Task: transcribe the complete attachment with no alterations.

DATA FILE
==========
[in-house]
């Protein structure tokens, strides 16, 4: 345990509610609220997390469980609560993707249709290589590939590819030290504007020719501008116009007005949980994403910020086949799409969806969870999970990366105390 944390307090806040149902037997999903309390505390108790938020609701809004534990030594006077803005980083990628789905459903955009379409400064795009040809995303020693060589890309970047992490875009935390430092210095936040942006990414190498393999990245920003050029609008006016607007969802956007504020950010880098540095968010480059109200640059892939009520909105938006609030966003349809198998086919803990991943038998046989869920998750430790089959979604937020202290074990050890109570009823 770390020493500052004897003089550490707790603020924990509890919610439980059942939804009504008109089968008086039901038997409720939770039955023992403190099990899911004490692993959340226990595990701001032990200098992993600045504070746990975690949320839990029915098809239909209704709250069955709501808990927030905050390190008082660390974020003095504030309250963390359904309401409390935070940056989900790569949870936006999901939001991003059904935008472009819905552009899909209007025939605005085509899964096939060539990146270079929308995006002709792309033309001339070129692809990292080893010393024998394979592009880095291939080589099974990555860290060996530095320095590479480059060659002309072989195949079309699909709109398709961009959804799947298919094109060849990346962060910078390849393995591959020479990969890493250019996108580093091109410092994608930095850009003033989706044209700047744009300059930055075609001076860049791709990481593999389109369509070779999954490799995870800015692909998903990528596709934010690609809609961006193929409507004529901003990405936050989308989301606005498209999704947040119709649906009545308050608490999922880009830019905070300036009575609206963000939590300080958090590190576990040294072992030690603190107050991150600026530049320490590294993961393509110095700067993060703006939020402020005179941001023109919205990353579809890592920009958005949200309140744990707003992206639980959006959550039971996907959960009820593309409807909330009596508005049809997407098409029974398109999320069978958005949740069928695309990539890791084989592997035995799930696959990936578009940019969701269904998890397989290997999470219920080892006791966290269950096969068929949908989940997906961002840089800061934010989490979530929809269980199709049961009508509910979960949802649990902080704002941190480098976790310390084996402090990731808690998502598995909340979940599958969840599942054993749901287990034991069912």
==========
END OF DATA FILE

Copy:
[in-house]
């Protein structure tokens, strides 16, 4: 345990509610609220997390469980609560993707249709290589590939590819030290504007020719501008116009007005949980994403910020086949799409969806969870999970990366105390 944390307090806040149902037997999903309390505390108790938020609701809004534990030594006077803005980083990628789905459903955009379409400064795009040809995303020693060589890309970047992490875009935390430092210095936040942006990414190498393999990245920003050029609008006016607007969802956007504020950010880098540095968010480059109200640059892939009520909105938006609030966003349809198998086919803990991943038998046989869920998750430790089959979604937020202290074990050890109570009823 770390020493500052004897003089550490707790603020924990509890919610439980059942939804009504008109089968008086039901038997409720939770039955023992403190099990899911004490692993959340226990595990701001032990200098992993600045504070746990975690949320839990029915098809239909209704709250069955709501808990927030905050390190008082660390974020003095504030309250963390359904309401409390935070940056989900790569949870936006999901939001991003059904935008472009819905552009899909209007025939605005085509899964096939060539990146270079929308995006002709792309033309001339070129692809990292080893010393024998394979592009880095291939080589099974990555860290060996530095320095590479480059060659002309072989195949079309699909709109398709961009959804799947298919094109060849990346962060910078390849393995591959020479990969890493250019996108580093091109410092994608930095850009003033989706044209700047744009300059930055075609001076860049791709990481593999389109369509070779999954490799995870800015692909998903990528596709934010690609809609961006193929409507004529901003990405936050989308989301606005498209999704947040119709649906009545308050608490999922880009830019905070300036009575609206963000939590300080958090590190576990040294072992030690603190107050991150600026530049320490590294993961393509110095700067993060703006939020402020005179941001023109919205990353579809890592920009958005949200309140744990707003992206639980959006959550039971996907959960009820593309409807909330009596508005049809997407098409029974398109999320069978958005949740069928695309990539890791084989592997035995799930696959990936578009940019969701269904998890397989290997999470219920080892006791966290269950096969068929949908989940997906961002840089800061934010989490979530929809269980199709049961009508509910979960949802649990902080704002941190480098976790310390084996402090990731808690998502598995909340979940599958969840599942054993749901287990034991069912």